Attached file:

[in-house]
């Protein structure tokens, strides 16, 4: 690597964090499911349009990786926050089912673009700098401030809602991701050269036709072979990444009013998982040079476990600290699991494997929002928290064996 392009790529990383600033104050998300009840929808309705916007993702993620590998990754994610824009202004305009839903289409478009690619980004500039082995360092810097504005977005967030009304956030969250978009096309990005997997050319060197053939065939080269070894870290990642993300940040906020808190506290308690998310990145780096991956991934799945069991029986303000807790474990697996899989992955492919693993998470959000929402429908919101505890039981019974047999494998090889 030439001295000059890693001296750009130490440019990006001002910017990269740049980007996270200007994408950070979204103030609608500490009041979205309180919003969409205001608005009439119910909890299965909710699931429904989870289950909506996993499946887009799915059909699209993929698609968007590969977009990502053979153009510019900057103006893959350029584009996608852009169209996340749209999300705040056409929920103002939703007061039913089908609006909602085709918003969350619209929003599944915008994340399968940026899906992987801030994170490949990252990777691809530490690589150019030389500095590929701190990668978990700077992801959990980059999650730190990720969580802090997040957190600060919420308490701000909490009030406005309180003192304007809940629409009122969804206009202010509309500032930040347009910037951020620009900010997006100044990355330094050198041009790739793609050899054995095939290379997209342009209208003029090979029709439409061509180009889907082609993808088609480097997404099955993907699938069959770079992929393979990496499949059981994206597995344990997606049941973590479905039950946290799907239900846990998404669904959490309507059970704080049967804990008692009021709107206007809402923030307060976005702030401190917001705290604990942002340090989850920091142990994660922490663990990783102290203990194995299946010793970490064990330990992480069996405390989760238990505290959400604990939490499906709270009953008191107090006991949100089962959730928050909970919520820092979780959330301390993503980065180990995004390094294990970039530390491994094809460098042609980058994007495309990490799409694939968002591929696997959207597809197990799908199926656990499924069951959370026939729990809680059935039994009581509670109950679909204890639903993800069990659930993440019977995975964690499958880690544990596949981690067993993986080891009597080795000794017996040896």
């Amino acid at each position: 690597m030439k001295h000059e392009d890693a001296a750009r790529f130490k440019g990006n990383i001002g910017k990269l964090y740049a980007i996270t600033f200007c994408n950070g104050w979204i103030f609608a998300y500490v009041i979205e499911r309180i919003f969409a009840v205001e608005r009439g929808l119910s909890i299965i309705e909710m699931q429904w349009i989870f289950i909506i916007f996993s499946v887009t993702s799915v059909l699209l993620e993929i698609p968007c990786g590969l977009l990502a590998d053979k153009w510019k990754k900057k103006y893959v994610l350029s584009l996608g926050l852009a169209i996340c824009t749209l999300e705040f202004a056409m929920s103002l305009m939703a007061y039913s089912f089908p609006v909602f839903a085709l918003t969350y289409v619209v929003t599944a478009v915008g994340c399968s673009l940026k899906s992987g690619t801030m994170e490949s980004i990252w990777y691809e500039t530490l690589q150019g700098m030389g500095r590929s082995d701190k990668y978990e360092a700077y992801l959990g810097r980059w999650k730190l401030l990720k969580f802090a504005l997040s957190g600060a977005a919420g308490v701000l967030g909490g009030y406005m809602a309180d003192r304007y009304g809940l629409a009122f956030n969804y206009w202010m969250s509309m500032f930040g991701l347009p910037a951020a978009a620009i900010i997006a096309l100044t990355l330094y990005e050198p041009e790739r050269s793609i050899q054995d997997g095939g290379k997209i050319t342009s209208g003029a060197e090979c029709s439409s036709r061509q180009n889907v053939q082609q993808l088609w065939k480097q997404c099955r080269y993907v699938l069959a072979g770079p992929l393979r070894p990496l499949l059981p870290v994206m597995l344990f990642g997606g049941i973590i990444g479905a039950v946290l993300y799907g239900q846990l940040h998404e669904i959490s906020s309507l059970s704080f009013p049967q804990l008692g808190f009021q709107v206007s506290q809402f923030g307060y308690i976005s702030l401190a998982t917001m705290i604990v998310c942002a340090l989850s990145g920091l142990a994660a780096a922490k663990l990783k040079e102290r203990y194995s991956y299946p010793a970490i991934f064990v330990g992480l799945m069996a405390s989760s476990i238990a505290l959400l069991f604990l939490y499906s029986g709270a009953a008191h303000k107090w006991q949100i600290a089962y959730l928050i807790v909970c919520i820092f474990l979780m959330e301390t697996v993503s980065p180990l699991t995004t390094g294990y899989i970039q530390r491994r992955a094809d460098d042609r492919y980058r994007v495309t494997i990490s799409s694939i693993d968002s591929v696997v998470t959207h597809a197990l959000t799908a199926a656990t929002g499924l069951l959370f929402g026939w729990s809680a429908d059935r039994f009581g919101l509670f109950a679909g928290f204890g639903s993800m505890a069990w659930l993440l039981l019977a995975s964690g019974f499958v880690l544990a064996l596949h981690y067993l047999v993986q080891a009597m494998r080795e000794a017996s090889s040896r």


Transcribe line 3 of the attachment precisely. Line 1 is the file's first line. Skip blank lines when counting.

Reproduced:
């Amino acid at each position: 690597m030439k001295h000059e392009d890693a001296a750009r790529f130490k440019g990006n990383i001002g910017k990269l964090y740049a980007i996270t600033f200007c994408n950070g104050w979204i103030f609608a998300y500490v009041i979205e499911r309180i919003f969409a009840v205001e608005r009439g929808l119910s909890i299965i309705e909710m699931q429904w349009i989870f289950i909506i916007f996993s499946v887009t993702s799915v059909l699209l993620e993929i698609p968007c990786g590969l977009l990502a590998d053979k153009w510019k990754k900057k103006y893959v994610l350029s584009l996608g926050l852009a169209i996340c824009t749209l999300e705040f202004a056409m929920s103002l305009m939703a007061y039913s089912f089908p609006v909602f839903a085709l918003t969350y289409v619209v929003t599944a478009v915008g994340c399968s673009l940026k899906s992987g690619t801030m994170e490949s980004i990252w990777y691809e500039t530490l690589q150019g700098m030389g500095r590929s082995d701190k990668y978990e360092a700077y992801l959990g810097r980059w999650k730190l401030l990720k969580f802090a504005l997040s957190g600060a977005a919420g308490v701000l967030g909490g009030y406005m809602a309180d003192r304007y009304g809940l629409a009122f956030n969804y206009w202010m969250s509309m500032f930040g991701l347009p910037a951020a978009a620009i900010i997006a096309l100044t990355l330094y990005e050198p041009e790739r050269s793609i050899q054995d997997g095939g290379k997209i050319t342009s209208g003029a060197e090979c029709s439409s036709r061509q180009n889907v053939q082609q993808l088609w065939k480097q997404c099955r080269y993907v699938l069959a072979g770079p992929l393979r070894p990496l499949l059981p870290v994206m597995l344990f990642g997606g049941i973590i990444g479905a039950v946290l993300y799907g239900q846990l940040h998404e669904i959490s906020s309507l059970s704080f009013p049967q804990l008692g808190f009021q709107v206007s506290q809402f923030g307060y308690i976005s702030l401190a998982t917001m705290i604990v998310c942002a340090l989850s990145g920091l142990a994660a780096a922490k663990l990783k040079e102290r203990y194995s991956y299946p010793a970490i991934f064990v330990g992480l799945m069996a405390s989760s476990i238990a505290l959400l069991f604990l939490y499906s029986g709270a009953a008191h303000k107090w006991q949100i600290a089962y959730l928050i807790v909970c919520i820092f474990l979780m959330e301390t697996v993503s980065p180990l699991t995004t390094g294990y899989i970039q530390r491994r992955a094809d460098d042609r492919y980058r994007v495309t494997i990490s799409s694939i693993d968002s591929v696997v998470t959207h597809a197990l959000t799908a199926a656990t929002g499924l069951l959370f929402g026939w729990s809680a429908d059935r039994f009581g919101l509670f109950a679909g928290f204890g639903s993800m505890a069990w659930l993440l039981l019977a995975s964690g019974f499958v880690l544990a064996l596949h981690y067993l047999v993986q080891a009597m494998r080795e000794a017996s090889s040896r």